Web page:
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Oil marketers beg Nigeria to pay $2b subsidy arrears


Oil marketers have appealed to Nigeria to hasten payment of over US$2 billion subsidy arrears to save their assets from being taken over by banks.
 
The marketers, under the aegis of Major Oil Marketers Association of Nigeria (MOMAN), made the call in Lagos.
 
Members of the association include Independent Petroleum Marketers Association of Nigeria (IPMAN); Depot and Petroleum Products Marketers Association (DAPPMA) and Independent Petroleum Products Importers (IPPIs).
 
The Executive Secretary of DAPPMA, Mr Olufemi Adewole, urged the government to lessen the bureaucratic process involved in the payment process.
 
According to him, the inability of federal government to pay the debt had resulted in massive job losses in the oil and gas industry, which has affected the marketers’ operation.
 
Adewole said that 60 per cent of marketers had been forced out of business, as banks had taken over their depots, assets and properties due to their inability to pay back monies borrowed.
 
He added that many marketers were forced out of business, while others are presently struggling to survive due to the unpaid subsidy arrears.
 
Adewole also said that the development has been threatening investment in the downstream sector.
 
“It has had very adverse effects on our operations. I am aware of two depots that have been forcibly taken over by banks because they got injunctions from the courts.
 
“They did so the moment they heard that National Assembly has approved payment to marketers. Unfortunately, as at today, Sept. 27, the money is yet to get into our accounts.
 
“Another challenge we have is that many of the marketers had to lay off more than 90 per cent of their staff because of financial challenges.
 
“Although, few of them are still operating, but not in good number with just about three to four staffs,” he said.
 
Similarly, the Chairman of South-West Chapel of the Nigeria Union of Petroleum and Natural Gas Workers (NUPENG), Mr Tayo Aboyeji, said that loading activities had been bad at most private depot.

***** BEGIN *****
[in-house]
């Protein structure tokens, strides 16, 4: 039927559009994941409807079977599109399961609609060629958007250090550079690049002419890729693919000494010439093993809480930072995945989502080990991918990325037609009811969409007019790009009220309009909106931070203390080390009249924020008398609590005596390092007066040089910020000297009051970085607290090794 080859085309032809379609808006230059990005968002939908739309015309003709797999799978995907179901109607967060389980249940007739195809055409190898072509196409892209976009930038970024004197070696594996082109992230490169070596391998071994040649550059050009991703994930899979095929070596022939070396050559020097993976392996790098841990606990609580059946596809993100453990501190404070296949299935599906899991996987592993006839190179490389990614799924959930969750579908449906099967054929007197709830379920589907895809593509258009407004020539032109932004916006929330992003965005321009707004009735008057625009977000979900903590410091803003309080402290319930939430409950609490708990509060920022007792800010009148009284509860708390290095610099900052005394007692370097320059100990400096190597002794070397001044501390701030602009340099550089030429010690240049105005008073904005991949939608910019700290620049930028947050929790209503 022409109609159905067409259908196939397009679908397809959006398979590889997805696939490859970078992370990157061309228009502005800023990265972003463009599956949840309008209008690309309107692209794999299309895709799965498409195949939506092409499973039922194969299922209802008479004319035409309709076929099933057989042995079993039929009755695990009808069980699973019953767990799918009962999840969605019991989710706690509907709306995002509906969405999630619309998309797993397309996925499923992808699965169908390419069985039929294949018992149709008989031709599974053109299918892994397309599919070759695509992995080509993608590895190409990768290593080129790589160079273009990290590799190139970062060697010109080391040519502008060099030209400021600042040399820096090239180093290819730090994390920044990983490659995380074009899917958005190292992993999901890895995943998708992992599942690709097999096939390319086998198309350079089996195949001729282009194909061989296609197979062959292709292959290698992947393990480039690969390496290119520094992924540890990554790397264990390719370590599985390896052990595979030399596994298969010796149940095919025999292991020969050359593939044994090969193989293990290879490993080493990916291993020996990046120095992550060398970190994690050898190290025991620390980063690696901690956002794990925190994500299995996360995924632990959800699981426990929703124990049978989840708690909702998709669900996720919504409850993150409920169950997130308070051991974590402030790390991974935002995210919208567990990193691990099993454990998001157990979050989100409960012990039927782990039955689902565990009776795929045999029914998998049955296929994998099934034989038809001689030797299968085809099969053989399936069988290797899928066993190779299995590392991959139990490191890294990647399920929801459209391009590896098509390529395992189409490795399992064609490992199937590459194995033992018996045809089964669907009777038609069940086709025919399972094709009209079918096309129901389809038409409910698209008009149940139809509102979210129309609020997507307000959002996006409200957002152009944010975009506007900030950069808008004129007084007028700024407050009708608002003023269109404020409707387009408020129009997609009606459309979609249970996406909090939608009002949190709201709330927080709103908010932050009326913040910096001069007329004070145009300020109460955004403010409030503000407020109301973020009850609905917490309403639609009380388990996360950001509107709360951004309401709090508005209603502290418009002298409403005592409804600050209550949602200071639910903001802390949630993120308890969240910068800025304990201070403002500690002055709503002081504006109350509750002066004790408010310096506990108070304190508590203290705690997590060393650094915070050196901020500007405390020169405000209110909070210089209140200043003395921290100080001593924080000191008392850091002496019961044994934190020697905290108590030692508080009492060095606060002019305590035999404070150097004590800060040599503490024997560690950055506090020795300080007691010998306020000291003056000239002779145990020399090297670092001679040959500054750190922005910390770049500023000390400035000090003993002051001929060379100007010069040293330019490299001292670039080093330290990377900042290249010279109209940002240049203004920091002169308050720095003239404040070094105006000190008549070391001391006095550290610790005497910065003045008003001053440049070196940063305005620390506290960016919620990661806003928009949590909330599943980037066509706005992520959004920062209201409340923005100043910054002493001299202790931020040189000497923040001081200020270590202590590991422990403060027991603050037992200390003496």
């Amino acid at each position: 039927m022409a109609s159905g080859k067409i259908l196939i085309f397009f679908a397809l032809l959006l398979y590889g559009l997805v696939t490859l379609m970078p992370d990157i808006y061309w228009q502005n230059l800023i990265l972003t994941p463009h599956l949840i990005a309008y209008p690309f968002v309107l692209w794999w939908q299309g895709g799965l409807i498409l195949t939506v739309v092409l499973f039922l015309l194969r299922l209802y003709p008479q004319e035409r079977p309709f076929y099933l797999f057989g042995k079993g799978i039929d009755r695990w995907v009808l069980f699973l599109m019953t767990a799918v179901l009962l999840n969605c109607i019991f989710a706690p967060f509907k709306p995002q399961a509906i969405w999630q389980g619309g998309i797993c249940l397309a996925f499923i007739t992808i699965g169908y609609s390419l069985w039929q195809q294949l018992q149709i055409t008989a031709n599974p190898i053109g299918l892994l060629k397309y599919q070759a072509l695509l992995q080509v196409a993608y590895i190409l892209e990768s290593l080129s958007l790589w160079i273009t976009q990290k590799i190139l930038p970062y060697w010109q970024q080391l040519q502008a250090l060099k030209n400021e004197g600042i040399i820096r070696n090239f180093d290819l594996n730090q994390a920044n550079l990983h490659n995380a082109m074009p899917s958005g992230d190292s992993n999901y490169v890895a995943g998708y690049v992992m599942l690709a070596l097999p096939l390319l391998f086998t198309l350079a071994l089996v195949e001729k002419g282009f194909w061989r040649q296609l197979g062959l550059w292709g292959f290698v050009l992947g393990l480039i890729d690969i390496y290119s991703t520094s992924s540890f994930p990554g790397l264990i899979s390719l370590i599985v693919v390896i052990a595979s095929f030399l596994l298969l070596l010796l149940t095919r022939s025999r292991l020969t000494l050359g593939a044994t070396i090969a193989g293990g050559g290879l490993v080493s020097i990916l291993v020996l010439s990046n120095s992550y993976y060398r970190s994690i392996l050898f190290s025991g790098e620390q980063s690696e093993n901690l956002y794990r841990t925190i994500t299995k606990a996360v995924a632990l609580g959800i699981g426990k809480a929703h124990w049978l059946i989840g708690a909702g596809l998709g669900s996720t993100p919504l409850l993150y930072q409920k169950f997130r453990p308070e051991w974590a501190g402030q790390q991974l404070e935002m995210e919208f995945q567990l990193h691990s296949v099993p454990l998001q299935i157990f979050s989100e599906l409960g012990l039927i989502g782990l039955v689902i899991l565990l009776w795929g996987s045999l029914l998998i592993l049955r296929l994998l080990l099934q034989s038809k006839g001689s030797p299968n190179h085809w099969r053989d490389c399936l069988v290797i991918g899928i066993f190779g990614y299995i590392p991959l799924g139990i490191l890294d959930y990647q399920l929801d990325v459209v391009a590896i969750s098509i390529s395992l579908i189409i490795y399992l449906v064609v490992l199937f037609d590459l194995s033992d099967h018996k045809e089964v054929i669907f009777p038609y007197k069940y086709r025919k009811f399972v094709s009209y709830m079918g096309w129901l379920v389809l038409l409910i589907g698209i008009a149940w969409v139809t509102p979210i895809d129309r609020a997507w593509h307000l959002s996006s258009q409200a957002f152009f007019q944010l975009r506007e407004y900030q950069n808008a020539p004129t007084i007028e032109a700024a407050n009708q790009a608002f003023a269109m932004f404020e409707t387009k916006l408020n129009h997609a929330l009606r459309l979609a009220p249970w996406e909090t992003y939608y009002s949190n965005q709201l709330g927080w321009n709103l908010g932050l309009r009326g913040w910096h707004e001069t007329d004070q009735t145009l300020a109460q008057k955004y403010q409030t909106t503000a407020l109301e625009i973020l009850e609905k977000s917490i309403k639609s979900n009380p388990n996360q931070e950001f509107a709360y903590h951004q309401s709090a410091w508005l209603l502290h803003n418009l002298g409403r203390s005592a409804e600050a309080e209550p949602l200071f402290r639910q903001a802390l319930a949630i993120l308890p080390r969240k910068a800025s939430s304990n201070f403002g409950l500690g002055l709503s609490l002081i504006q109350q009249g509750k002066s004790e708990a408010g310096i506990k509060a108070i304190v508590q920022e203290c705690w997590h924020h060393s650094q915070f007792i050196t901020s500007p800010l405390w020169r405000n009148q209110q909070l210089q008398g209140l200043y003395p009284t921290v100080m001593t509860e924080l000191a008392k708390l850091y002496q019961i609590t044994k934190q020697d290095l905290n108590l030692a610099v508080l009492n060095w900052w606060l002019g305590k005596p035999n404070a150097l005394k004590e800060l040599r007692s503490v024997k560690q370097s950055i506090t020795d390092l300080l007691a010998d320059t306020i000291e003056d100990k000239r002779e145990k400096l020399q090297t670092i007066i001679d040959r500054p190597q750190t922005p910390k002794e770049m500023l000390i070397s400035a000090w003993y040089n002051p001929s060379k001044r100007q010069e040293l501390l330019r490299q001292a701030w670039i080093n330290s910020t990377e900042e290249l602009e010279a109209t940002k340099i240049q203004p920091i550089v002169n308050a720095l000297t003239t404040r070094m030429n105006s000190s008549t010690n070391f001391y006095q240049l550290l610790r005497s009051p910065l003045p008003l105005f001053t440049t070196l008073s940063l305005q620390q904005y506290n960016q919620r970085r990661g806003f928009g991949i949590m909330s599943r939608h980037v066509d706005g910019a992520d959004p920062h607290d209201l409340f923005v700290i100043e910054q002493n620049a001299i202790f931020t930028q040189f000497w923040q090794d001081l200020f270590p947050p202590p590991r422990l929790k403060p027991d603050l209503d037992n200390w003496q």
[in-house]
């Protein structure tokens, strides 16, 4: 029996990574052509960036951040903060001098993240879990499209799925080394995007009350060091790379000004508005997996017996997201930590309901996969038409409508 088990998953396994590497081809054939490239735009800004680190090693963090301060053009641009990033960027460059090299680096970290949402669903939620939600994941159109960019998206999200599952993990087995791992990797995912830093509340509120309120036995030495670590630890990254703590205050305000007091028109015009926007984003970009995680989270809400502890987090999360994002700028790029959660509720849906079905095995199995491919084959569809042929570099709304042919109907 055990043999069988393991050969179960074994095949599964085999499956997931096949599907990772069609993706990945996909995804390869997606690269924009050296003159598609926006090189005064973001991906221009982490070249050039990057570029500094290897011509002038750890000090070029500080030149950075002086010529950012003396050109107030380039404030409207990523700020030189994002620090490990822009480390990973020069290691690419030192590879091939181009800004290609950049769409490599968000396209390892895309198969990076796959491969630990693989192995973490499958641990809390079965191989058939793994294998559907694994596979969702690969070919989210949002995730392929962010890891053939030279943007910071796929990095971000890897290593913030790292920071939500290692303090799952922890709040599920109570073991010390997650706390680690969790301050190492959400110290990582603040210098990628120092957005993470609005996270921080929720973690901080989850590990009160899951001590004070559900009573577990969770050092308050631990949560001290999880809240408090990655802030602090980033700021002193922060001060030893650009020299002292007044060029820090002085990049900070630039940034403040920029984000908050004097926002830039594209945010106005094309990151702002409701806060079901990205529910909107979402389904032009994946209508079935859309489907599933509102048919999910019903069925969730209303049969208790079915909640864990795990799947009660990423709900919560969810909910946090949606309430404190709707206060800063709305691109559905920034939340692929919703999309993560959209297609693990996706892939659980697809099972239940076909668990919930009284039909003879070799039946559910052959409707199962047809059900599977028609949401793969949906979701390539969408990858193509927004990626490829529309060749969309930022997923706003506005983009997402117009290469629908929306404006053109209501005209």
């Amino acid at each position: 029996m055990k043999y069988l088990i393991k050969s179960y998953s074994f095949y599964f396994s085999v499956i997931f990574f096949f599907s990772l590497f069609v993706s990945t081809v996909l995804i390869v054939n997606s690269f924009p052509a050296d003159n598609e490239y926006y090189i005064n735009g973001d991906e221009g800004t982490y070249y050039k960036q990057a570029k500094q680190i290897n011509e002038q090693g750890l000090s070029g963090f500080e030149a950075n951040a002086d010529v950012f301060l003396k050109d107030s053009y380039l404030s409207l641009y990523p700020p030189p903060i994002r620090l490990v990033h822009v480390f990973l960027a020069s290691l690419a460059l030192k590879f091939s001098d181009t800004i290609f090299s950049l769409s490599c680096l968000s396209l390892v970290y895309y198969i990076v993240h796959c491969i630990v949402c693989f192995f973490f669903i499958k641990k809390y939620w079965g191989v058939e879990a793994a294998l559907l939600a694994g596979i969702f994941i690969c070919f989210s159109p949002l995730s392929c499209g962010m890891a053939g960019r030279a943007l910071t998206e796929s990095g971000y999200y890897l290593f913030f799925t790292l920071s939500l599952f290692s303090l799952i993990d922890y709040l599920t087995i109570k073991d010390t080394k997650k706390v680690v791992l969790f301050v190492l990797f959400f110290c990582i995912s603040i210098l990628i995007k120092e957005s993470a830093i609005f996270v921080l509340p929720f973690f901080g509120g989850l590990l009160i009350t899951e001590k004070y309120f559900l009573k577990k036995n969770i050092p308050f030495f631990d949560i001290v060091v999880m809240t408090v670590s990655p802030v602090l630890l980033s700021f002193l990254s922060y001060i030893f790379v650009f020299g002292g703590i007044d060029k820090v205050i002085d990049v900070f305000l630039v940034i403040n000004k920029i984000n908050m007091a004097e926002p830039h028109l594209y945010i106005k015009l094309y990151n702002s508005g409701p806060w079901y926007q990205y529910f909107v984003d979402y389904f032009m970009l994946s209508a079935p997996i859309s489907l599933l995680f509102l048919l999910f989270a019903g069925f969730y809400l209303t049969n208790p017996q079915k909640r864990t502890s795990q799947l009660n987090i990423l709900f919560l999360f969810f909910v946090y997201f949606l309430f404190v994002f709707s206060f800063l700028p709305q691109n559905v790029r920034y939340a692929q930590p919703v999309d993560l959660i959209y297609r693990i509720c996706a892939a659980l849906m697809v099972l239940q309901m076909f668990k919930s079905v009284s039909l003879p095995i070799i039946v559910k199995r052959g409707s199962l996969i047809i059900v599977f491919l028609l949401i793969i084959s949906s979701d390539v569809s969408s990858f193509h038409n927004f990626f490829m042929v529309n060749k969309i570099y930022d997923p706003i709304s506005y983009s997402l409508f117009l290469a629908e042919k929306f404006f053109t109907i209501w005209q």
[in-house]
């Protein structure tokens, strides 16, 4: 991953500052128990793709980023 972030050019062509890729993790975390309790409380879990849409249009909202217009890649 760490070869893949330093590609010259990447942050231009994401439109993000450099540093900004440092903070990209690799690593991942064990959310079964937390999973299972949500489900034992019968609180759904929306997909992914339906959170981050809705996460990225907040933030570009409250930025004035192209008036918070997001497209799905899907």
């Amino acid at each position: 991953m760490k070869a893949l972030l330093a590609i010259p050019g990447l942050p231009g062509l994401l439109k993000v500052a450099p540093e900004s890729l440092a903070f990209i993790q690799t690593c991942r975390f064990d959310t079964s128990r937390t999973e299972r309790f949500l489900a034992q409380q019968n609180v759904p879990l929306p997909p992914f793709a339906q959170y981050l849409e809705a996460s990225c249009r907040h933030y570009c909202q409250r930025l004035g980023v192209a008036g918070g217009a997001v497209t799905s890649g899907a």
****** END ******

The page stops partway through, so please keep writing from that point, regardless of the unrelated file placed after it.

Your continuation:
Aboyeji attributed the situation to the inability of the marketers to import petroleum products.
 
He said that most drivers had been lamenting low patronage from private depots due to non-payment of marketers’ subsidy arrears, among other factors.
 
Aboyeji said the situation had made some depots to convert workers into contract staff.
 
“Government should find a way to pay the marketers and deregulate the sector to allow more players into the industry.
 
“When the downstream is fully deregulated, more marketers will engage in importation and it will help tanker drivers in their businesses because of the financial challenges,’’ he said.
 
However, he regretted that the government, as against paying part of the money in promissory note and cash, may pay only in promissory note.
Adewole frowned at the prospect of having to go back and discount the promissory note in the bank.
 
“This means we are losing, because the money had been delayed and this adds up the interest to be charged on our accounts.
 
“Although, what was approved to be paid is not the actual amount the government owes us.
 
“The interest came about as a result of devaluation of naira from N197 to N285 to a dollar,” he said.
 
Meanwhile, a source, who is an independent marketer, urged government to deregulate the downstream sector.
 
He said that the deregulation would curb the huge amount of money spent on subsidy.
 
According to him, marketers have run out of cash and their businesses are gradually going moribund as a result of capital been stocked.
 
“No marketer can import petrol with the present price differential
“We cannot buy fuel at N174 per litre at the international market and government is forcing us to sell at N145 without paying the differentials.
 
“That was the reason we are urging the government to urgently embark on full deregulation of the sector to create free flow market and allow government to use the money to develop other sector,’’ he said.
 

According to him, only the NNPC imports fuel and then use its discretion to allocate products to marketers, adding that if deregulated it will also help government to invest the subsidy money into other sectors.